A change in our lives can be a good thing if it reflects the need for progress or is demanded by progress. But at times the desire for a shift is deceptive. It misses the real need. Yes, it often seems as though the cause of our discontent were the particular job or location or relationship we find ourselves in at the moment. And there's no question that in some situations an adjustment is required, to say the least. But frequently our deeper need is for a change within. This may seem a typically ``religious'' point to make, one that's not particularly realistic in view of life's complexities, one that can't provide any immediate or concrete help. And yet nothing could be more practical than looking within our own thought in order to rectify what appears to be an external trouble.
This doesn't mean that we should probe for some secret fault that may need correcting. Rather it suggests the need to yield more fully to the government of divine wisdom, to be willing to allow the one infinite Mind, God, to direct our way, to give us the specific intuitions we may need in order to feel at peace or to take the appropriate action or to see what shortcoming may need healing.
Maybe we've been mentally pushing for things to work out in a particular way, thinking that nothing else could bring us happiness. Yet in the deepest sense, God alone is the source of our happiness. It could be that instead of another change what we really need is to feel God's love more deeply and to glimpse something of our actual, spiritual selfhood, which is always satisfied, never separated from His loving provision.
A frantic, worldly sense of life is always looking for a change, looking for satisfaction in constantly shifting human events or sensual pursuits. Yet Christ Jesus said clearly, ``The kingdom of God cometh not with observation: neither shall they say, Lo here! or, lo there! for, behold, the kingdom of God is within you.''1
The kingdom of God is within our grasp because it's within the one infinite Mind, which is our true Mind. This kingdom can be discerned, and its blessings experienced, as we commune with our creator in prayer, as we humbly give up personal will and let our lives be governed by His love -- as we let the divine Mind be our Mind. As Mary Baker Eddy, the Discoverer and Founder of Christian Science, puts it, ``Having no other gods, turning to no other but the one perfect Mind to guide him, man is the likeness of God, pure and eternal, having that Mind which was also in Christ.''2 And she says reassuringly in one of her poems, ``Who doth His will -- His likeness still -- /Is satisfied.''3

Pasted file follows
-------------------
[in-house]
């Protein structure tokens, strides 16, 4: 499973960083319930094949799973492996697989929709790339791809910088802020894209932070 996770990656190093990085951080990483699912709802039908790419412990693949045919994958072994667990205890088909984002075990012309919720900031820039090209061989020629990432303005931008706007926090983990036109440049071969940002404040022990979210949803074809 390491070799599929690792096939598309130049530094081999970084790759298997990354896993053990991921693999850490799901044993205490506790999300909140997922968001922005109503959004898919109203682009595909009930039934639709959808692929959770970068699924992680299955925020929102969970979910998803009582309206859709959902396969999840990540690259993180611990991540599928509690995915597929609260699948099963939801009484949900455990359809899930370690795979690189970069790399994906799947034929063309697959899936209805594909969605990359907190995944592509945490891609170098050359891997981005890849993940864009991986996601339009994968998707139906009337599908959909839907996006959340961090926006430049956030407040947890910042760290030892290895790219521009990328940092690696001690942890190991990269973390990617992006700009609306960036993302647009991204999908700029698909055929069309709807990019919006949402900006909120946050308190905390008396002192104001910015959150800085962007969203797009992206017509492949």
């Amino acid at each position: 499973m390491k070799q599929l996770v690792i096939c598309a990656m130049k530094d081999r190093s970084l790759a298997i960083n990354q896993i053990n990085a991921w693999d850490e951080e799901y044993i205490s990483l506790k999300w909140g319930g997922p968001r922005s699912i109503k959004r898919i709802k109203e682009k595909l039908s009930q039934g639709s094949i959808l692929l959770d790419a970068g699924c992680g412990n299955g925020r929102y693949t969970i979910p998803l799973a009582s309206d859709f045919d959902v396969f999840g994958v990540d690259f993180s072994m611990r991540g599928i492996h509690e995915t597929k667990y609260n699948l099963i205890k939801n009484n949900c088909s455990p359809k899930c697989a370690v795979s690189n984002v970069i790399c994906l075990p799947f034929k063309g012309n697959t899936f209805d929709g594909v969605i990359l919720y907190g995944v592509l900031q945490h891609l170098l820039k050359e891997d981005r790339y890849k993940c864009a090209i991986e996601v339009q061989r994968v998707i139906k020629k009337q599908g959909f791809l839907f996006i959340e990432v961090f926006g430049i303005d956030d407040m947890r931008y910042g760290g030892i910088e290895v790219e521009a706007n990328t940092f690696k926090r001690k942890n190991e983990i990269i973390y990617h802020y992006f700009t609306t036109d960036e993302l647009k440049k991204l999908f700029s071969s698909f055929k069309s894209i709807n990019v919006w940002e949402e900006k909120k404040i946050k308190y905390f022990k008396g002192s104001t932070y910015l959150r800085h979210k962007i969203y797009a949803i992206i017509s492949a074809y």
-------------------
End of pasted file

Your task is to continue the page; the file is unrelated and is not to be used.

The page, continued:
To do God's will is increasingly to conform our thoughts and lives to the purity inherent in the divine nature. It's to grow in our love for God and for the man of His creating, which is the real, Godlike selfhood of each of us. This increasing spirituality within is the only thing that can ultimately satisfy us, because God alone -- Spirit alone -- confers satisfaction.
This is not, however, a form of deprivation. Far from it. Spirituality enriches our lives now with what we need, because it brings us into harmony with the source of all good. And a spiritual tone of thought impels the right changes, changes that will bless us and others, changes that are the outgrowth of progress and not merely the product of restless materialism.
So if we feel the need for change, maybe the first course of action should be the prayer of humble desire to do God's will and to feel something of that kingdom within. God does love us, and His will for us is totally good. With that understanding, we can listen for His direction and follow it confidently.
1Luke 17:20, 21. 2Science and Health with Key to the Scriptures, p. 467. 3Poems, p. 79.
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